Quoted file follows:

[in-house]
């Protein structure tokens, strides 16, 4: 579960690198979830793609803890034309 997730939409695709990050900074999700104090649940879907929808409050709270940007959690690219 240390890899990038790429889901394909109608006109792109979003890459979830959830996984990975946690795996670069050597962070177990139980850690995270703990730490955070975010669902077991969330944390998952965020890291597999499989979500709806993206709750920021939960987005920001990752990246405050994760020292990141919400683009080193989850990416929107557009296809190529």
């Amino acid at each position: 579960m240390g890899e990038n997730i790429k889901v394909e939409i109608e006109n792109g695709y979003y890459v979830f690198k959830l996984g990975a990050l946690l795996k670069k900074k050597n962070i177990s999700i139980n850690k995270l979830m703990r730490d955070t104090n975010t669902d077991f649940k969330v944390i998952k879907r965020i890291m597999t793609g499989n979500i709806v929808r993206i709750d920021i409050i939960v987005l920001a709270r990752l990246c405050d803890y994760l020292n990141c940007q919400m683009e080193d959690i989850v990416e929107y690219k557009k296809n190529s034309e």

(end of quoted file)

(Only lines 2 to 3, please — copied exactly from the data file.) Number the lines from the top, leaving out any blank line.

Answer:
């Protein structure tokens, strides 16, 4: 579960690198979830793609803890034309 997730939409695709990050900074999700104090649940879907929808409050709270940007959690690219 240390890899990038790429889901394909109608006109792109979003890459979830959830996984990975946690795996670069050597962070177990139980850690995270703990730490955070975010669902077991969330944390998952965020890291597999499989979500709806993206709750920021939960987005920001990752990246405050994760020292990141919400683009080193989850990416929107557009296809190529």
């Amino acid at each position: 579960m240390g890899e990038n997730i790429k889901v394909e939409i109608e006109n792109g695709y979003y890459v979830f690198k959830l996984g990975a990050l946690l795996k670069k900074k050597n962070i177990s999700i139980n850690k995270l979830m703990r730490d955070t104090n975010t669902d077991f649940k969330v944390i998952k879907r965020i890291m597999t793609g499989n979500i709806v929808r993206i709750d920021i409050i939960v987005l920001a709270r990752l990246c405050d803890y994760l020292n990141c940007q919400m683009e080193d959690i989850v990416e929107y690219k557009k296809n190529s034309e």